Eli Enis is a music and culture journalist based out of Pittsburgh, PA. His work has appeared in Rolling Stone, Billboard, Entertainment Weekly, Vice, MTV News, The FADER, Stereogum, Teen Vogue, etc.
I spoke to three quintessential hyperpop producers about how they got started, what their workflow looks like, and where they think the scene will go in 2021.
I wrote about why popular artists are re-releasing their albums and older singles as "mood EP"'s to game Spotify's algorithm and milk the longevity of a song.
I talked to The Used frontman Bert McCracken about the harrowing stories that informed their 2004 album In Love & Death.
I wrote about how contrary to the many negative impacts that COVID-19 has had on the underground music industry, many indie labels actually had average or even great fiscal years in 2020.
I spoke with The Used's frontman Bert McCracken about the circumstances that influenced their first album and how he feels about the songs looking back.
I talked to a bunch of shoegaze bands and producers about how modern technology has allowed the genre to sound bigger, grander, and more crushingly beautiful than ever before.
I talked to Bladee and Mechatok about their collaborative album, the duality of luck, and the "tragedy" of the pop song.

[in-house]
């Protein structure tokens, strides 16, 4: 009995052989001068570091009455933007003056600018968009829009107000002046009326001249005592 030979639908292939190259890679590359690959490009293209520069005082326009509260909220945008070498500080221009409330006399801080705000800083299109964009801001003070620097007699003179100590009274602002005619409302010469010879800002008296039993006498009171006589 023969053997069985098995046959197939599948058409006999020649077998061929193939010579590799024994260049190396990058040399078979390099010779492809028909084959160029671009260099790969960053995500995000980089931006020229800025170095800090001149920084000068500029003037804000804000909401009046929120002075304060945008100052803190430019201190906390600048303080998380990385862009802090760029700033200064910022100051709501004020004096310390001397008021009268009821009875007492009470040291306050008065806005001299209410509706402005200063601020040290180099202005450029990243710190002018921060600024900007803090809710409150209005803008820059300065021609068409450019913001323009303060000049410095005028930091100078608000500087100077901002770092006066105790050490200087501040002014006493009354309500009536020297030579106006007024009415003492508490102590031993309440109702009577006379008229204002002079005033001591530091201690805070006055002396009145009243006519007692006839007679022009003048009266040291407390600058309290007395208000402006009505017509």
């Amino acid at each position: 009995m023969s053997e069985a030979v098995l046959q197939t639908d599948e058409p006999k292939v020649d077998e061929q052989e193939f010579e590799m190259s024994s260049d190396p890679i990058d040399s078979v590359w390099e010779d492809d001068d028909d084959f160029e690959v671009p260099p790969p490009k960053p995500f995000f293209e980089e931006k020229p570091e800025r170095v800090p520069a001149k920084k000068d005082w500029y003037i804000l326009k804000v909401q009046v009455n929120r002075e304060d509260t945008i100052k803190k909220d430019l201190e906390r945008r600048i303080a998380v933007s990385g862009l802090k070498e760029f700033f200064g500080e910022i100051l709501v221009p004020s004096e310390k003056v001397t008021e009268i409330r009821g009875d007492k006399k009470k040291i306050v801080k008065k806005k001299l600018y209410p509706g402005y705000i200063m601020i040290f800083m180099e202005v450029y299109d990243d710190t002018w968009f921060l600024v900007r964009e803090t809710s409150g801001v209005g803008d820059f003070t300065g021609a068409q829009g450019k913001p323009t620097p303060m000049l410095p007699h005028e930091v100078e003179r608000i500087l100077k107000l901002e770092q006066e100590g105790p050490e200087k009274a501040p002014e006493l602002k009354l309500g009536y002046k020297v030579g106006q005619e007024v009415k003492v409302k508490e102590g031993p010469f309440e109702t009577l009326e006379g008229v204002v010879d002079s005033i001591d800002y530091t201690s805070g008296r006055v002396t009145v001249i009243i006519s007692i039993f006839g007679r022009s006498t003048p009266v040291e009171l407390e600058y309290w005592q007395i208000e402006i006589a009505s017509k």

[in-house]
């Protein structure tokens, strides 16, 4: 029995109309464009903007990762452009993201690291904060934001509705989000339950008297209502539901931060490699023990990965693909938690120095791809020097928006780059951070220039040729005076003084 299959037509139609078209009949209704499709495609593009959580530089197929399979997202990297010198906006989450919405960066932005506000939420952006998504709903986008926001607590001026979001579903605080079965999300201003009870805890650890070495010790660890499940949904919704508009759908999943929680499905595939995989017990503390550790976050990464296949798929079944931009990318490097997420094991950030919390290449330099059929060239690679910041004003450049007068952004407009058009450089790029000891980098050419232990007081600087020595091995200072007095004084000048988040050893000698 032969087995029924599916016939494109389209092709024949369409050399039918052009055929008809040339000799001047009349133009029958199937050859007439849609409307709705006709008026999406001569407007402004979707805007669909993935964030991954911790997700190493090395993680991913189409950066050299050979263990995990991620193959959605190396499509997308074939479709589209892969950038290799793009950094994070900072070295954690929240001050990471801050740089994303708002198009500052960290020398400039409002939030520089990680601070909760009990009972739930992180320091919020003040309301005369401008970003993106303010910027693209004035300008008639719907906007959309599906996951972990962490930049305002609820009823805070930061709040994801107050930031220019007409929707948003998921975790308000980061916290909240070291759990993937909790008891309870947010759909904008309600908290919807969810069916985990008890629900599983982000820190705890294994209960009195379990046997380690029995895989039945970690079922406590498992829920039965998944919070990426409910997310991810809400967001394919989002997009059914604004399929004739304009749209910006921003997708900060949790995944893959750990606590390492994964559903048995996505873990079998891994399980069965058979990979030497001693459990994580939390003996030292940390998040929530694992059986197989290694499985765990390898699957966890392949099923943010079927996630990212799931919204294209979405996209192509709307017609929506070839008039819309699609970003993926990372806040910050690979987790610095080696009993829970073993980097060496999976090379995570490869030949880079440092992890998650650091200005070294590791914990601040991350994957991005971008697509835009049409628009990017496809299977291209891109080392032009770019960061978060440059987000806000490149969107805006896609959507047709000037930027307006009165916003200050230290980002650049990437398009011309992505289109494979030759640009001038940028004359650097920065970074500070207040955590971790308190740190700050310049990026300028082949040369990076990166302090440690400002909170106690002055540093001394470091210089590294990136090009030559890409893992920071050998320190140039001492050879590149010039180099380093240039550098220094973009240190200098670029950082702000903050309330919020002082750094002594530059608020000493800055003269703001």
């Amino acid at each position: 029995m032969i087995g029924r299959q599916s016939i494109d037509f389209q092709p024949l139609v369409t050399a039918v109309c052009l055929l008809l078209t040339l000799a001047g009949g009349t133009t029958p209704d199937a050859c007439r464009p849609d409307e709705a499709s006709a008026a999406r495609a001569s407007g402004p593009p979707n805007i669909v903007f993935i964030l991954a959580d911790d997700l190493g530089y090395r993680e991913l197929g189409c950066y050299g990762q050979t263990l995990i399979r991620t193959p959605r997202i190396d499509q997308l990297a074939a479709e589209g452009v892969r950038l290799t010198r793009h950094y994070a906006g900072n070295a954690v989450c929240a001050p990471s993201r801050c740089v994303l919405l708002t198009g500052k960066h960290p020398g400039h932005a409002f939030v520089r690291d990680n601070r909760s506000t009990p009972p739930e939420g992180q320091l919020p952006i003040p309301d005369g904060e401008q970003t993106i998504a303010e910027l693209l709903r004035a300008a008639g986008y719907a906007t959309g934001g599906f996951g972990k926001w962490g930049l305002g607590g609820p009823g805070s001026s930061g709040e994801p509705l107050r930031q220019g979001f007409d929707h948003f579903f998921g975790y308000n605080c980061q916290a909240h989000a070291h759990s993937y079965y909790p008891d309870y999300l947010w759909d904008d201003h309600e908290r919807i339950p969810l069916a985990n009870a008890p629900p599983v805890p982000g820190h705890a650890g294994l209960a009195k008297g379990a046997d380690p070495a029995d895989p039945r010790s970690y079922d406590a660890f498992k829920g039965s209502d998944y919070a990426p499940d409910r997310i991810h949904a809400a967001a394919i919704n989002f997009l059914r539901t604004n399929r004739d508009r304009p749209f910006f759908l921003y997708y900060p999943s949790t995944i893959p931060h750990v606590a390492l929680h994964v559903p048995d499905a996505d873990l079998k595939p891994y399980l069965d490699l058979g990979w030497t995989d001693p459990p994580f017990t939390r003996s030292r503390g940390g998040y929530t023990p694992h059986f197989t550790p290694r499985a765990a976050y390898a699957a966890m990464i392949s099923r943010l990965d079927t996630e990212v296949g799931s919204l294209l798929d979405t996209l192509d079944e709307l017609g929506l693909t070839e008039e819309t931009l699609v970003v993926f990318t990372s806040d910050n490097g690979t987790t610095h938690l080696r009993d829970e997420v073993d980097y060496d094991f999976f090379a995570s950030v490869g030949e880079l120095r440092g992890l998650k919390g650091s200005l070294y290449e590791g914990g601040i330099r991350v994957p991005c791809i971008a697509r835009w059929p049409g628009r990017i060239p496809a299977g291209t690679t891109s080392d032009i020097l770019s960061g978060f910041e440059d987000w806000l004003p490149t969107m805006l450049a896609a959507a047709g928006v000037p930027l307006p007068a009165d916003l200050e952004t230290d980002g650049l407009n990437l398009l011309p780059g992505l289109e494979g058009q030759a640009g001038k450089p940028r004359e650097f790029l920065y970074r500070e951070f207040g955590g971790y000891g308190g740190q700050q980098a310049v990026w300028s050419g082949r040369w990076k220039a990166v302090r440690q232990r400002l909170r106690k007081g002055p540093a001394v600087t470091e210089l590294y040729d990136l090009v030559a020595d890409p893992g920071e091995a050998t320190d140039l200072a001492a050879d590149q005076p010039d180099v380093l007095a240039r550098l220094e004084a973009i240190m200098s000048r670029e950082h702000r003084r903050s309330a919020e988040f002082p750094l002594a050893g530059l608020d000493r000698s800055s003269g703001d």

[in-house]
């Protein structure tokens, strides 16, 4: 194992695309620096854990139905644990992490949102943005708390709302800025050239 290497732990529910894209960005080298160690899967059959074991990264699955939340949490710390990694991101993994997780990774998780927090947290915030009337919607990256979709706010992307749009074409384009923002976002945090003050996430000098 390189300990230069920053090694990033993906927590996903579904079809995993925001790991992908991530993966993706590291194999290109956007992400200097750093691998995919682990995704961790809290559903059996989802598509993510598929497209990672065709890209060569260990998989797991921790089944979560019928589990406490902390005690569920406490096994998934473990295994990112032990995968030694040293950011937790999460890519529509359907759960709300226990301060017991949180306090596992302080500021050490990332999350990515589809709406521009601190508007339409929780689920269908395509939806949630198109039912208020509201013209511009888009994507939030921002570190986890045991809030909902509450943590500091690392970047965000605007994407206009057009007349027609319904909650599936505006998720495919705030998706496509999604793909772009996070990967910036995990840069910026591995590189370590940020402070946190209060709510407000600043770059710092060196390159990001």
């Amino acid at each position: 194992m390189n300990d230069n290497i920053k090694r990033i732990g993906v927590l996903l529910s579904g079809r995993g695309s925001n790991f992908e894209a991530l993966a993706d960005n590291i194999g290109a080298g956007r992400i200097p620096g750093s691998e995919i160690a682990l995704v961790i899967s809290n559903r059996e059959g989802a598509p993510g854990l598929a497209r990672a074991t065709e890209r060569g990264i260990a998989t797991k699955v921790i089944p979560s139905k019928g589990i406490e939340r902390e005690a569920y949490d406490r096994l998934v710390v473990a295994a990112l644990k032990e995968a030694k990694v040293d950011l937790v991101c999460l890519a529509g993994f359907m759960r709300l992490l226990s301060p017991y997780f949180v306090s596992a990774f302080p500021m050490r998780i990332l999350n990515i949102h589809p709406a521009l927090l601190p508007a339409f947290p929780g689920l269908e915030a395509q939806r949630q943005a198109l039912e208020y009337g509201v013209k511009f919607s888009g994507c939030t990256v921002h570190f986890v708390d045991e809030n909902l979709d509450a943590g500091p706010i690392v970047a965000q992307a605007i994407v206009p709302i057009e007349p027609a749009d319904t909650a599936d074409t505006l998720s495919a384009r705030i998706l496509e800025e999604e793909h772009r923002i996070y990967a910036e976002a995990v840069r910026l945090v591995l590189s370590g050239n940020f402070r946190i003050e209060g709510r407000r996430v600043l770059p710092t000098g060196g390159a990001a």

I spoke with the songwriters of Architects about pushing the boundaries of metalcore and making an album that accurately speaks to overwhelming anxiety of the current moment.
I noticed that artists have been increasingly releasing seven-song projects that they promote as "EPs" or "non-albums", but still end up being categorized as Albums on Spotify. I investigated why this trend is happening for Water & Music.
I wrote a primer on the burgeoning genre of hyperpop music: its sound, its creative ethos, its attitude, and how the official "Hyperpop" Spotify playlist is driving it forward.
I talked to members of Code Orange, Jesus Piece, Year of the Knife, and Machine Girl about how heavy music has managed in a year without shows, what the landscape might look like when the pandemic ends, and their upcoming collaborative livestream event.
I spoke with experimental pop artist Dorian Electra about incels, edgelords, the masculinity crisis, and their new project My Agenda.